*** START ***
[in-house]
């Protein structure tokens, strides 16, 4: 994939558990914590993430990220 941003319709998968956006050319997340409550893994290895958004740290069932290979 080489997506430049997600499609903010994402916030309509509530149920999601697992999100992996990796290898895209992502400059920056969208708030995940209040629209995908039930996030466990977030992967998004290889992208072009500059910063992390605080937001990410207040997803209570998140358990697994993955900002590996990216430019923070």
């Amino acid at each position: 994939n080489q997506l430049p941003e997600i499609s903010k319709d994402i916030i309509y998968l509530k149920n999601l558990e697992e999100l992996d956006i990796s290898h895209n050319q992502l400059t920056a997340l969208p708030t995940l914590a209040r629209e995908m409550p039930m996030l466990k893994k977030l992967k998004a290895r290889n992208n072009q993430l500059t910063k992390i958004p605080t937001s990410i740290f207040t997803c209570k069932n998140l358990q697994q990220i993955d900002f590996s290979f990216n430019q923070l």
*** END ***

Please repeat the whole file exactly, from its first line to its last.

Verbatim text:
[in-house]
């Protein structure tokens, strides 16, 4: 994939558990914590993430990220 941003319709998968956006050319997340409550893994290895958004740290069932290979 080489997506430049997600499609903010994402916030309509509530149920999601697992999100992996990796290898895209992502400059920056969208708030995940209040629209995908039930996030466990977030992967998004290889992208072009500059910063992390605080937001990410207040997803209570998140358990697994993955900002590996990216430019923070």
């Amino acid at each position: 994939n080489q997506l430049p941003e997600i499609s903010k319709d994402i916030i309509y998968l509530k149920n999601l558990e697992e999100l992996d956006i990796s290898h895209n050319q992502l400059t920056a997340l969208p708030t995940l914590a209040r629209e995908m409550p039930m996030l466990k893994k977030l992967k998004a290895r290889n992208n072009q993430l500059t910063k992390i958004p605080t937001s990410i740290f207040t997803c209570k069932n998140l358990q697994q990220i993955d900002f590996s290979f990216n430019q923070l």